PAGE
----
As of the end of 2014, the S&P 500 had a CAPE ratio of well over 27, at least 75% higher than the MSCI World Index of around 15. (High valuations are also on evidence in Japan, where similar monetary stimulus programs are underway). On a country by country basis, the U.S. has a CAPE that is at least 40% higher than Canada, 58% higher than Germany, 68% higher than Australia, 90% higher than New Zealand, Finland and Singapore, and well over 100% higher than South Korea and Norway. Yet these markets, despite the strong domestic economic fundamentals that we feel exist, are rarely mentioned as priority investment targets by the mainstream asset management firms. 
 
In addition, U.S. stocks currently offer some of the lowest dividend yields to compensate investors for the higher valuations (see chart above). The current estimated 1.87% annual dividend yield for the S&P 500 is far below the current annual dividend yields of Australia, New Zealand, Finland and Norway.
 
If a dramatic shock occurs as it did in 2000, will investors again turn away from high leverage and high valuations to seek more modestly valued investments? Then, as now, we believe those types of assets can more readily be found in non-dollar markets.
 
Another similarity between then and now is the propensity to confuse an asset bubble for genuine economic growth. The dotcom craze of the 1990s painted a false picture of prosperity that was doomed to end badly once market forces corrected for the mal-investments. When that did occur, and stock prices fell sharply, the Fed responded by blowing up an even bigger bubble in real estate. When that larger bubble burst in 2008, the result was not just recession, but the largest financial crisis since the Great Depression.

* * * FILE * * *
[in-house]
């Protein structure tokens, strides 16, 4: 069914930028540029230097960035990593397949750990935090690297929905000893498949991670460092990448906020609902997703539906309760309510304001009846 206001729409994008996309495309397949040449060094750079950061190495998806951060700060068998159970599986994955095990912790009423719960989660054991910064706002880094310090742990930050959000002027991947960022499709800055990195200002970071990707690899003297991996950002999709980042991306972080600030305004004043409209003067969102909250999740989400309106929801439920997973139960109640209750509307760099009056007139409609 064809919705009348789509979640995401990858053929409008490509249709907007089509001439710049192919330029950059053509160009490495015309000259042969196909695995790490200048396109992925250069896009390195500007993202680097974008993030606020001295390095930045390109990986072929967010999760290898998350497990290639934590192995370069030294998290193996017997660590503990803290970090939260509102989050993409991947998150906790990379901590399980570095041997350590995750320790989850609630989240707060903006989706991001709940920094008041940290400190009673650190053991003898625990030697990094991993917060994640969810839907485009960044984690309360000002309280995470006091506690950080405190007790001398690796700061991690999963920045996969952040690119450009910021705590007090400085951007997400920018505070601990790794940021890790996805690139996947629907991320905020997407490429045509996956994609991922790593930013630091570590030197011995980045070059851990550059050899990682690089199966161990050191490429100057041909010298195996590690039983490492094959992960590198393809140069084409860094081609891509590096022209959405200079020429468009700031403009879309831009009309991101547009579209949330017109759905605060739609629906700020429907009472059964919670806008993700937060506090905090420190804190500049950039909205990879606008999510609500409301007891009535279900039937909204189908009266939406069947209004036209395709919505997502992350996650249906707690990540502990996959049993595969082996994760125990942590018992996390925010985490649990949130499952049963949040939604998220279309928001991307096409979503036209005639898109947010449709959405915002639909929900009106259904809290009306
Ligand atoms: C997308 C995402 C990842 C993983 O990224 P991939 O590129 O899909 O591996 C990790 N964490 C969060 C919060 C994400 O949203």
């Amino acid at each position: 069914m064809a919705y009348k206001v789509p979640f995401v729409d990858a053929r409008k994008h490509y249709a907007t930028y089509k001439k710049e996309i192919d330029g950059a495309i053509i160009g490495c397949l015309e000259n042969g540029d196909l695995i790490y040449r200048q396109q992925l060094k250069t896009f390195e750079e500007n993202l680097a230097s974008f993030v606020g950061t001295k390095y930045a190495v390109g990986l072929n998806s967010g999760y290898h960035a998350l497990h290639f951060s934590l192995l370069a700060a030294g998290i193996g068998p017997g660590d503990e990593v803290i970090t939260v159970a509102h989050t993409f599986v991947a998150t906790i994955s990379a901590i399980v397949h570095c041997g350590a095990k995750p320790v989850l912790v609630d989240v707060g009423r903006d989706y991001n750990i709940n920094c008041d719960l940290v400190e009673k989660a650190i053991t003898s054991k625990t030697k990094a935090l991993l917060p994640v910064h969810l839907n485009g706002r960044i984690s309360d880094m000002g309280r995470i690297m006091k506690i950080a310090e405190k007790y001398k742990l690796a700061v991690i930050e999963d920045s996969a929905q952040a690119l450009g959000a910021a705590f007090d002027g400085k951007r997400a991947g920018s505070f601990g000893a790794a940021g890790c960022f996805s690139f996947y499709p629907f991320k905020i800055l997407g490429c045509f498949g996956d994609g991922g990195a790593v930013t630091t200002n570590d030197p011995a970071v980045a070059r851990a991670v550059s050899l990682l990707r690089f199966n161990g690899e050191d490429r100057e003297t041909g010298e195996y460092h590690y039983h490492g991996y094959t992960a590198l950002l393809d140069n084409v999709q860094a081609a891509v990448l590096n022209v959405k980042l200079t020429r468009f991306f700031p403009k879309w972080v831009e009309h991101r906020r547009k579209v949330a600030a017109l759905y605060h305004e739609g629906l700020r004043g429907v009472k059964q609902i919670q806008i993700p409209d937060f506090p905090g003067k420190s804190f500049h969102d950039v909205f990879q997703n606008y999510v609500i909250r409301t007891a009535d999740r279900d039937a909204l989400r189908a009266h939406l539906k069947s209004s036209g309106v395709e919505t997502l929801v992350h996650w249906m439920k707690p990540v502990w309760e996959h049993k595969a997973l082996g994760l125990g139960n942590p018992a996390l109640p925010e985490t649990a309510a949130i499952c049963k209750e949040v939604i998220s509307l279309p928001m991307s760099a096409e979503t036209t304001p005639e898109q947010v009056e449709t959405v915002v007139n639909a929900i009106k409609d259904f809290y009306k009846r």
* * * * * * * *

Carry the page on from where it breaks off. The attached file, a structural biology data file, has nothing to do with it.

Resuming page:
But once again investors have mistaken a bubble for a recovery, only this time the bubble is much larger and the "recovery" much smaller. The middling 2% GDP growth we are currently experiencing is approximately half of what we saw in the late 1990s. In reality, the Fed has prevented market forces from solving acute structural problems while producing the mother of all bubbles in stocks, bonds, and real estate. A return to monetary normalcy is impossible without pricking those bubbles. Soon the markets will be faced with the unpleasant reality that the U.S. economy may now be so addicted to monetary heroine that another round of quantitative easing will be necessary to keep the bubble from deflating.
 
The current rally in U.S. stocks has gone on for nearly four full years without a 10% correction. Given that high asset prices are one of the pillars that support this weak economy, it is likely that the Fed will unleash another round of QE as soon as the market starts to fall in earnest. The realization that the markets are dependent on Fed life support should seal the dollar's fate. Once the dollar turns, a process that in my opinion began in April of this year, so too should the fortunes of U.S. markets relative to foreign markets. If I am right, we may be about to embark on what could become the single most substantial period of out-performance of foreign verses domestic markets.
 
While the party in the 1990s ended badly, the festivities currently underway may end in outright disaster. The party-goers may not just awaken with hangovers, but with missing teeth, no memories, and Mike Tyson's tiger in their hotel room.